Cold Thermogenesis: 5 Good Tips | Yuri Elkaim

What You Should Know About Losing Weight with Cold Thermogenesis

What You Should Know About Losing Weight with Cold Thermogenesis

Every year when the temperatures plunge, crowds of people in so-called “Polar Bear clubs” dive into icy oceans, lakes, or rivers.

Sometimes it’s to raise money for charities, other times it’s just to make a splash and check it off a bucket list.

And even though many shudder at the thought of voluntarily taking a dip into freezing water, there are actually health benefits to cold exposure. Also known as cold thermogenesis, the practice of exposing yourself to cold temperatures can actually help you lose weight, increase your metabolism, and burn fat even quicker.

Before we get into how exactly cold thermogenesis works, let’s start with the very basics.

You Need This Uncommon Fat

Our body has two different types of fat. The first kind is called white fat, and it’s what you might traditionally think of when you think of fat; this is the type of fat that most of us have plenty of.

The second type is known as brown fat due to its darker color and it’s a much more metabolically active that may actually come with some health benefits.


It sounds a little counterintuitive to think that any type of fat could actually be healthy or “good for you,” but it’s true. Brown fat may actually play an important part in keeping trim and maintaining a healthy weight.

In fact, people who fall into the healthy-weight category might have a small amount of brown fat, but those who are overweight or obese actually have even less.

Cold thermogenesis works by boosting levels of brown fat to increase metabolism, which helps you lose weight.

Besides cold thermogenesis weight loss, you can also expect to see a whole host of health benefits when you take the (literal) plunge into the cold. Let’s dive in.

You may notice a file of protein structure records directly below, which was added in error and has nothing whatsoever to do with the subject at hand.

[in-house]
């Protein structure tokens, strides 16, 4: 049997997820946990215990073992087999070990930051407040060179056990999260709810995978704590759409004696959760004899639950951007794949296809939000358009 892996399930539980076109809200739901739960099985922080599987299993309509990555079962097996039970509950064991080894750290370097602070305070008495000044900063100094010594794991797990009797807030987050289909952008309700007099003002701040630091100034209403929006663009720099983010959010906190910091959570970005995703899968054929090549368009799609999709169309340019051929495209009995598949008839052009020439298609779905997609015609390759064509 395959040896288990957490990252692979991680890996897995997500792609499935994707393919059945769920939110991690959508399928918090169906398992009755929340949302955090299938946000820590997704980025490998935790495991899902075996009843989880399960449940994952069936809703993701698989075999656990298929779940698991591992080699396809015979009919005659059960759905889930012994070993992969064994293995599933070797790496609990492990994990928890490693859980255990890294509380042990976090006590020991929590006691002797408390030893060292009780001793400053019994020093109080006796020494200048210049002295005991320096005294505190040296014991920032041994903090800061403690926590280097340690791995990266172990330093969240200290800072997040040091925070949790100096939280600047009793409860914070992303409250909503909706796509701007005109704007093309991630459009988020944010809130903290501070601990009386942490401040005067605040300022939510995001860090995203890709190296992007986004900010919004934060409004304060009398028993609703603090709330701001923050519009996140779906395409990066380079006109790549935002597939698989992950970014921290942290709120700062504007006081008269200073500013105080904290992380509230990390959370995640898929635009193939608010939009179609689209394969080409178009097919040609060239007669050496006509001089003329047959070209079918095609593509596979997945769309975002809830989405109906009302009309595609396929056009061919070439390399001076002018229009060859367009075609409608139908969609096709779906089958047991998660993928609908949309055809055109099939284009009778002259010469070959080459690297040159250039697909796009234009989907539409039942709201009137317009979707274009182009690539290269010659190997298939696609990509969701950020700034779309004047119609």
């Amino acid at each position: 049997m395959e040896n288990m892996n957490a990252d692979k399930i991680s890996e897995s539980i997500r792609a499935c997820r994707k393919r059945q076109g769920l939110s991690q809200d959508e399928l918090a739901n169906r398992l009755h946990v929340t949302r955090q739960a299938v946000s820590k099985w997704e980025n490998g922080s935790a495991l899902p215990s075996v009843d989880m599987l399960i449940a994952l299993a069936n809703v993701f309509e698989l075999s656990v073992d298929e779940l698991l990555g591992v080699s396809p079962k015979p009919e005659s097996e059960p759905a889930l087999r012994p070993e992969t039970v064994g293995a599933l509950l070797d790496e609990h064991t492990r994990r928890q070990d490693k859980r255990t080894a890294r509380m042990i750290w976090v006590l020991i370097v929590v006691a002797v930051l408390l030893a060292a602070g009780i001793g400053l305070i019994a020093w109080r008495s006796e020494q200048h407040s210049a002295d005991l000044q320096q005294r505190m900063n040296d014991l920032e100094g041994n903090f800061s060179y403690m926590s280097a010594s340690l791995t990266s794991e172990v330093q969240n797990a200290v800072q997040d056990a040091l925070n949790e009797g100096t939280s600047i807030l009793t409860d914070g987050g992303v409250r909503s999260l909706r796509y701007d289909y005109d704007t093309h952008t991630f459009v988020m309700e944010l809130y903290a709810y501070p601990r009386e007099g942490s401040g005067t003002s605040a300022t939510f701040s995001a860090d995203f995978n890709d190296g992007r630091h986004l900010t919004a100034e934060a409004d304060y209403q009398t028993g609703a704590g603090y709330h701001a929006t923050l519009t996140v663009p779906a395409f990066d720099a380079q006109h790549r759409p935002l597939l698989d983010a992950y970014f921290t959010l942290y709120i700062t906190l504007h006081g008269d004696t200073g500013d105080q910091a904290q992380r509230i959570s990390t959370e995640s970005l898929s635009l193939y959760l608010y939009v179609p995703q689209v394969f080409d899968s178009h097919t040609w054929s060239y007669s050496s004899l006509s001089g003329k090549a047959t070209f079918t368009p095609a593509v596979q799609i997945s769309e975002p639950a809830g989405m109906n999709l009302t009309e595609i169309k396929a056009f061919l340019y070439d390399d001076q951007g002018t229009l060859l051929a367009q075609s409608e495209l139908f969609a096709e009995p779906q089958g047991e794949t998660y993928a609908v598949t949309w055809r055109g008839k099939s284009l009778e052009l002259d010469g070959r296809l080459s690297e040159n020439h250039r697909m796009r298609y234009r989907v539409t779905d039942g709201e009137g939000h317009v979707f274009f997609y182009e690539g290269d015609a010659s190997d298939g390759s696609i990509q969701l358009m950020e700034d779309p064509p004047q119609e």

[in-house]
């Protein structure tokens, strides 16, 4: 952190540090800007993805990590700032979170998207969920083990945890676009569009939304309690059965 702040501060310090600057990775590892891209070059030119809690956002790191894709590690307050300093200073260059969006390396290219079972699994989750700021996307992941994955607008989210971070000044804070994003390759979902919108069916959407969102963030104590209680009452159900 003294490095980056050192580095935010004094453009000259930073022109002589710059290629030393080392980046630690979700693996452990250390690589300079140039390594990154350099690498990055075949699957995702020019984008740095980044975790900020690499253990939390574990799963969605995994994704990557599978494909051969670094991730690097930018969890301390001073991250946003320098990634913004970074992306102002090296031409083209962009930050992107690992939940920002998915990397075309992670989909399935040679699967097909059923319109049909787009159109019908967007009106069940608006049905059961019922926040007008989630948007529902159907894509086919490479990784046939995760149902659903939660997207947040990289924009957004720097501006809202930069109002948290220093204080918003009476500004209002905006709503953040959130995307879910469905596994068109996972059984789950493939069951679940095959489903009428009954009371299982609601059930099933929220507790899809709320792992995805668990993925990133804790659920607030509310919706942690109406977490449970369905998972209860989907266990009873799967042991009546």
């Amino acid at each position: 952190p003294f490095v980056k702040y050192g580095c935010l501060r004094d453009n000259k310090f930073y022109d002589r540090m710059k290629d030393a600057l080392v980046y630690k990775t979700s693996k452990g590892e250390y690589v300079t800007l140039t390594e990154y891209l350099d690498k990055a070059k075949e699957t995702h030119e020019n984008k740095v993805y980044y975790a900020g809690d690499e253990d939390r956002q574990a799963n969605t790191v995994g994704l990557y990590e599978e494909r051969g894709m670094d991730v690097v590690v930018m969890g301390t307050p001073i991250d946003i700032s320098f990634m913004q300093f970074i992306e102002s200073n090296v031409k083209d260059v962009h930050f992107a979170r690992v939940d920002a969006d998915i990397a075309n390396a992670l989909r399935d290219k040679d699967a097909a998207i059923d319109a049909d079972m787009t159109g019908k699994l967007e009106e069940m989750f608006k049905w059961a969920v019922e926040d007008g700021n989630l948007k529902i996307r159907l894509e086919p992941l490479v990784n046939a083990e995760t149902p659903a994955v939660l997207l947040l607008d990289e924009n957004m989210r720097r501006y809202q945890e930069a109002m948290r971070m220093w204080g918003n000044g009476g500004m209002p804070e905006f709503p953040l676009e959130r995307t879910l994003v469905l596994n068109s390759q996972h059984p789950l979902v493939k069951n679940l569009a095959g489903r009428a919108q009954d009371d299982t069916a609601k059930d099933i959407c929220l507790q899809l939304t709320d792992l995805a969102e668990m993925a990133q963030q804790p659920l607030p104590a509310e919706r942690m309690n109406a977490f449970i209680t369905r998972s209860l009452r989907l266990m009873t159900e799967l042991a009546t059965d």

Top 3 Cold Thermogenesis Benefits

1) It can help protect against disease.

When your body is exposed to the cold, it can actually boost your production of health-promoting antioxidants.

One study actually looked at subjects who swam regularly in ice-cold water in the winter. Following their chilly swim, they found that there was a jump in their levels of the antioxidant glutathione (1).

This is important because antioxidants protect you from free radicals and disease. An increase in antioxidants can better arm you to fight off disease and prevent the development of diseases like cancer.

2) It increases insulin sensitivity – and prevents diabetes.

As I mentioned earlier, cold thermogenesis works by increasing levels of brown fat. Interestingly enough, mounting evidence is suggesting that having a higher ratio of brown fat can actually improve sensitivity to insulin (2).

Insulin sensitivity is important because insulin is the hormone responsible for transporting glucose from the blood to the cells where it can be used for energy. When our body stops responding to insulin the way it should is when we run into all sorts of problems like diabetes.

A higher ratio of brown fat  can eliminate this problem altogether.

3) It boosts metabolism.

When you’re exposed to prolonged cold temperatures, your body starts to adapt by adjusting the production of several hormones that have a role in controlling our metabolism.

Epinephrine and norepinephrine, for example, are two hormones that promote the production of heat when you’re exposed to the cold. They’re responsible for triggering mechanisms that increase your calorie expenditure, like shivering (3).

Thyroxine, a thyroid hormone, is also increased following cold exposure. This hormone plays a role in increasing our resting metabolism, allowing the body to burn more calories without any extra effort (4).

Cold Thermogenesis Protocol: 5 Things to Know

So how do you go about jumpstarting your metabolism, increasing your antioxidant levels, and improving your insulin sensitivity through cold thermogenesis?

There are several different ways to put cold thermogenesis into practice, and they don’t all require shivering through an ice bath or diving into icy water in the middle of winter.

Here are a few simple tips for reaping the benefits of cold thermogenesis.

1. Start your morning with a cold shower.


I mentioned earlier how there are people who willingly jump into freezing cold oceans and lakes in the middle of winter for the sake of tradition, charity, … or possibly psychosis.

All kidding aside, there are a lot of people who think that this is the very definition of cold thermogenesis and that it requires you to endure submerging yourself into freezing water to get the benefits.